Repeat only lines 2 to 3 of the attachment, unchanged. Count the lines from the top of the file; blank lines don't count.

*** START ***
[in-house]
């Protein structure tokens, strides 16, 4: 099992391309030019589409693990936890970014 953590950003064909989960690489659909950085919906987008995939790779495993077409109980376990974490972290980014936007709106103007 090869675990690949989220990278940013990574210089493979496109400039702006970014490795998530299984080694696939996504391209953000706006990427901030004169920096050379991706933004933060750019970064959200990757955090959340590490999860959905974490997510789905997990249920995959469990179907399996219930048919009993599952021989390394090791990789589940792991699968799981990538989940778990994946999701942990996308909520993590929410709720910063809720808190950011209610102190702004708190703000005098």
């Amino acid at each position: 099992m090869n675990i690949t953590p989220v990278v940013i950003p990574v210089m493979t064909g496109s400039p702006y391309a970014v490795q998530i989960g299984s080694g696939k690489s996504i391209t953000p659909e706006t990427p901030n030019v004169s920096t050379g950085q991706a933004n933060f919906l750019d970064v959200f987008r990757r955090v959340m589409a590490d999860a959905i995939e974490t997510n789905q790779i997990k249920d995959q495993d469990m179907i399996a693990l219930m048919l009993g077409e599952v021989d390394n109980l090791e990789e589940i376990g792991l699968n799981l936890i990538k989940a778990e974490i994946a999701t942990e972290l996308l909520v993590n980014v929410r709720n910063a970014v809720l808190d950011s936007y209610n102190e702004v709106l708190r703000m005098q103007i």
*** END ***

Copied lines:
């Protein structure tokens, strides 16, 4: 099992391309030019589409693990936890970014 953590950003064909989960690489659909950085919906987008995939790779495993077409109980376990974490972290980014936007709106103007 090869675990690949989220990278940013990574210089493979496109400039702006970014490795998530299984080694696939996504391209953000706006990427901030004169920096050379991706933004933060750019970064959200990757955090959340590490999860959905974490997510789905997990249920995959469990179907399996219930048919009993599952021989390394090791990789589940792991699968799981990538989940778990994946999701942990996308909520993590929410709720910063809720808190950011209610102190702004708190703000005098």
């Amino acid at each position: 099992m090869n675990i690949t953590p989220v990278v940013i950003p990574v210089m493979t064909g496109s400039p702006y391309a970014v490795q998530i989960g299984s080694g696939k690489s996504i391209t953000p659909e706006t990427p901030n030019v004169s920096t050379g950085q991706a933004n933060f919906l750019d970064v959200f987008r990757r955090v959340m589409a590490d999860a959905i995939e974490t997510n789905q790779i997990k249920d995959q495993d469990m179907i399996a693990l219930m048919l009993g077409e599952v021989d390394n109980l090791e990789e589940i376990g792991l699968n799981l936890i990538k989940a778990e974490i994946a999701t942990e972290l996308l909520v993590n980014v929410r709720n910063a970014v809720l808190d950011s936007y209610n102190e702004v709106l708190r703000m005098q103007i």